Evolution of the Civic

Cars

First & Second Generation (1972-1983)




















Introduced in 1972, the original Civic featured US-focussed innovation s like front discs, reclining seats and radio as standard. It was notoriously prone to corrosion, so you won’t find many original first generation examples these days. Coming on like a mini from the land of the rising sun, this was in fact a true child of the oil crisis. Come the eighties the formula was refreshed with a new, more angular design, a choice of larger engines and the emissions reducing CVCC was introduced across the range.

 

Third Generation (1983-86)




















The concept for the third-generation Civic was “maximum space for people, minimum space for mechanisms.” Based on this concept Honda developed three-, four- and five-door variations of the Civic—a three-door hatchback and four-door saloon, as well as a five-door shuttle offering superior utility space. The Civic Si was introduced in 1984, which featured an engine wit double overhead cam technology – the two door CRX variants were introduced here for the first time: and the first familar lines of moddable civic culture crept over the horizon…

 

Fourth Generation (1987-91)




















Developers of the fourth-generation Civic emphasized “exhilarating performance based on human sensitivities.” Targeting higher efficiency, Honda created its Hyper 16-valve engine in five variations, from 1,300cc to 1,500cc. The 4th gen also saw the introduction of all-round double wishbone suspension, different dimensions and a lowered front three quarter…

 

Fifth Generation (1991-94)




















The new series heralded the arrival of new VTEC engine variations to provide an excellent mix of driving performance and high fuel efficiency. These included the 170-horsepower DOHC VTEC, the ultrahigh fuel efficiency VTEC-E and a high-balance VTEC. The new cars represented a leap forward in safety and environmental friendliness. There were enhanced safety features and a high proportion of recyclable components.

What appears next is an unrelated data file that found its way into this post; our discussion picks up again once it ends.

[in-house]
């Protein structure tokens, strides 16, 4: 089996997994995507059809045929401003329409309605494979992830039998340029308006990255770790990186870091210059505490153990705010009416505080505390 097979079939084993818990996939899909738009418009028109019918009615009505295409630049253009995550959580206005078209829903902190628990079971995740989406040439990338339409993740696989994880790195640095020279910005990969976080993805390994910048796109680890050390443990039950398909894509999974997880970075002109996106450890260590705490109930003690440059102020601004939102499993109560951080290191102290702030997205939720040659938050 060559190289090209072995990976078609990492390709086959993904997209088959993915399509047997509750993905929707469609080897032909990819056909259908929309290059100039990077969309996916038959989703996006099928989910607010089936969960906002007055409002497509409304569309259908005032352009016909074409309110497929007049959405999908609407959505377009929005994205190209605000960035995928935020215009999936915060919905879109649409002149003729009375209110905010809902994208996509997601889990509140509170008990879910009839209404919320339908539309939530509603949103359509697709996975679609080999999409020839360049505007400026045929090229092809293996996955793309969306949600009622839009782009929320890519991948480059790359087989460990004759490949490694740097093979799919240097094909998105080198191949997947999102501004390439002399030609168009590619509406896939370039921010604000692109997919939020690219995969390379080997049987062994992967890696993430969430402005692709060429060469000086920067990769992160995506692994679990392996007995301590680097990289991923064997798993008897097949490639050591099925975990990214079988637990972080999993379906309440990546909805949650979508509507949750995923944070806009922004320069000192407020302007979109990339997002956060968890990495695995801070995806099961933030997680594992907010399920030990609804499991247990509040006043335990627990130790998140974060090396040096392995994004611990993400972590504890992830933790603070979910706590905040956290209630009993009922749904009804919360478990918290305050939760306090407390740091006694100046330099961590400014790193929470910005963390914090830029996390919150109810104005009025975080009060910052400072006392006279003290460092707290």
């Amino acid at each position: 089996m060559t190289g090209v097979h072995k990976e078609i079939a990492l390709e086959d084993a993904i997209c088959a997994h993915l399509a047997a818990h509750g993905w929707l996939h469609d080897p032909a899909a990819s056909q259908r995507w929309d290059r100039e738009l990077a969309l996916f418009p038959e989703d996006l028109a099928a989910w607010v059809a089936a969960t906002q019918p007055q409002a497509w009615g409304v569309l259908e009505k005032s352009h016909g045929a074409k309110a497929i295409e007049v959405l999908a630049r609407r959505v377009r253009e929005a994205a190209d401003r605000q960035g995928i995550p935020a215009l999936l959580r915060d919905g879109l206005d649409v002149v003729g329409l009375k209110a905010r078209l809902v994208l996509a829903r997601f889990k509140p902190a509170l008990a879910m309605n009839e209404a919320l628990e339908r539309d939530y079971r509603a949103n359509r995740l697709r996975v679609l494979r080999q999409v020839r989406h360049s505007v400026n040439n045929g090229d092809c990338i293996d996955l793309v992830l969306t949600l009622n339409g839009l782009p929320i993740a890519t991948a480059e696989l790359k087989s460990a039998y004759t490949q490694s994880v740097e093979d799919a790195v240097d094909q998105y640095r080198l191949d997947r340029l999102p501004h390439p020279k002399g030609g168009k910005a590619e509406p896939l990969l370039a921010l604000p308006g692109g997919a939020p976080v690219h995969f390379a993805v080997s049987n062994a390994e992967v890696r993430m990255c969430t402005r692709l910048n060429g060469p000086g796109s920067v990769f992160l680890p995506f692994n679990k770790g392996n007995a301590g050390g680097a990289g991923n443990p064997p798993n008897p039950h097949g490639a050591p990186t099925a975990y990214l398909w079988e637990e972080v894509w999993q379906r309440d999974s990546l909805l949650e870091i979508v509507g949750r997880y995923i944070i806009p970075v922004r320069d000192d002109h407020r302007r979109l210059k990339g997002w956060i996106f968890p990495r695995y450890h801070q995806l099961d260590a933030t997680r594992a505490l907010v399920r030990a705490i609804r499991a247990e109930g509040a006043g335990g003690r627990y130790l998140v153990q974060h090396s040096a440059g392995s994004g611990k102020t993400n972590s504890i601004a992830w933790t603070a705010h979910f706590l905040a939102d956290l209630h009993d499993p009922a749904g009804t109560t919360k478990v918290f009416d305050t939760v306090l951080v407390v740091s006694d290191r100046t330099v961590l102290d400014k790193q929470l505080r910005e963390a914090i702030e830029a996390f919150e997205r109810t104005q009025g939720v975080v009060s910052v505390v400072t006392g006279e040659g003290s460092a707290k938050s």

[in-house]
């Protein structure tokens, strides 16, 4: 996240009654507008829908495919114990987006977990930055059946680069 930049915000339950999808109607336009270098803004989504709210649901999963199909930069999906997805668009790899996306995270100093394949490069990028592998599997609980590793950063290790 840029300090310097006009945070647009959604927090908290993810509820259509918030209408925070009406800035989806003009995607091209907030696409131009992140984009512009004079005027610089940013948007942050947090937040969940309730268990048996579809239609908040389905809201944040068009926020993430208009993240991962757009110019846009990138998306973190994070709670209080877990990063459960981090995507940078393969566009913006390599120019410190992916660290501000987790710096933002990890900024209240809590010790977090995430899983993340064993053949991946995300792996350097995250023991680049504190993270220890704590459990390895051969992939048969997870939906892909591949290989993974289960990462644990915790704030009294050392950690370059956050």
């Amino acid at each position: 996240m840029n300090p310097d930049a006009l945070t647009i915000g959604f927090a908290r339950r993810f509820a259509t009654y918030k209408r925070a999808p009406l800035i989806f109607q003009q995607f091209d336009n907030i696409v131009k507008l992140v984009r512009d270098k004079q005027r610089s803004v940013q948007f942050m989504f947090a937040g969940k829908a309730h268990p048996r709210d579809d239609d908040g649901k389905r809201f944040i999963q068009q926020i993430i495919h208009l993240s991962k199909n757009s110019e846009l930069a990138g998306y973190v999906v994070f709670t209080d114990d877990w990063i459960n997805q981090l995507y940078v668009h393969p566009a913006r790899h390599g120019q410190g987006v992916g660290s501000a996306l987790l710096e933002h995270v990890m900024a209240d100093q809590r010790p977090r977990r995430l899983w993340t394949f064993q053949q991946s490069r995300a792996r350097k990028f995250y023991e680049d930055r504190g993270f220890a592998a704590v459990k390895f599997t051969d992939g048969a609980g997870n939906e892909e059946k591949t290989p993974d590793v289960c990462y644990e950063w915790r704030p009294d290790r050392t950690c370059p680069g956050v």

Sixth Generation (1995-1999)




















In the mid nineties Honda sought to transcend the Civic’s traditional “car for the masses” appeal. Reaching out to an increasingly global market it incorporated a range of new technologies to satisfy strong demand for high performance, safety and low emissions. These included the 3-stage VTEC engine, boasting high output and high fuel efficiency and Honda Multimatic, a next-generation, variable-speed automatic transmission.

 

Seventh Generation (2000-2004)




















The seventh-generation Civic was developed as the “benchmark for compact cars,” satisfying all important criteria, with maximum cabin space, superlative economy and smooth ride, and unparalleled safety for occupants and pedestrians. The interior space was made more comfortable based on a low, flat-floor design enabling occupants to easily move between front and rear seats. Due to Honda’s G-CON collision safety technology, the seventh-generation Civic has met the highest safety standards, winning “Car of the Year Japan” awards in 2001 and 2002.

 

Eight generation (2005-Present)




















In October 2005 production began at the Civic plant in Swindon – a facility that cost over one and a quarter billion pounds to build and start to operate. The product has on the whole lived up to its venerable badge, though at first its striking new lines appeared to divide commentators and punters alike.

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